Audrey eyed the pet catalogs on the wooden chest that served as her coffee table and decided what she needed was to see in dogs; instead of seeing her worn human face, to see the face of a dog with tongue hanging out chewing up a sneaker or pair of sunglasses. With her nail scissor and scotch tape, Audrey began cutting up dog pictures from the catalog and taping them to her bathroom mirror. When every corner and square of the mirror was covered over with the soothing lull of dog tongues, floppy ears and bushy tails, Audrey smiled. “I’ve brought myself into the dog house,” she said out loud to no one but the dogs. Soon I’ll be as good as a cocker spaniel.” She then laughed and decided to get dressed as if she were more dog than human. That meant not regarding herself in the long mirror on the living room wall that came with the apartment and picking clothes based on sensory delight. She pulled a light bright green sundress from the closet along with a bright pink scarf and stuffed four-inch purple high heel sandals into her small leather backpack. Audrey then sniffed at the front door of her apartment, keen to the smell of cooking down the hall. Could it be cinnamon muffins or Danishes or maybe just someone wearing sweet-smelling heavy perfume.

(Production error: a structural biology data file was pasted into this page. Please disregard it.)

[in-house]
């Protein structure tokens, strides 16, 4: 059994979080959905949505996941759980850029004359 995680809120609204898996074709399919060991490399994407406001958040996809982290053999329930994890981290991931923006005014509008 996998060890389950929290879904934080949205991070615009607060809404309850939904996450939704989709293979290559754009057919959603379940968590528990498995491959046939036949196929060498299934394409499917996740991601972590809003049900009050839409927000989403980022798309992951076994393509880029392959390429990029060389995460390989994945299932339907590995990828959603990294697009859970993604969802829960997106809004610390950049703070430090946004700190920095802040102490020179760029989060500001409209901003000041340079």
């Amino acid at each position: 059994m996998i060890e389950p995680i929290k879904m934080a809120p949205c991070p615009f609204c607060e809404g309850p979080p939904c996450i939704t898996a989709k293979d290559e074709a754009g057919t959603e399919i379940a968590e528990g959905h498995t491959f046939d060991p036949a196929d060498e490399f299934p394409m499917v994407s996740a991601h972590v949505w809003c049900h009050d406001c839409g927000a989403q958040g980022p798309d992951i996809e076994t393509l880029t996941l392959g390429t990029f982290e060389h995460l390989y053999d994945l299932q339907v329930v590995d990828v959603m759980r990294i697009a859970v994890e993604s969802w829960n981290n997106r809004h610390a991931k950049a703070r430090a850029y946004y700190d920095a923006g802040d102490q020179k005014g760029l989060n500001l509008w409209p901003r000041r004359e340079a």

Dogs in modern NYC increasingly resemble humans so taking the dog’s stance on life isn’t hard. When Audrey picked out her walking shoes—red sandals with rubber soles—she knew there was a Dachshund somewhere in New York with a similar pair, claws sticking out, maybe even painted claws, sticking out.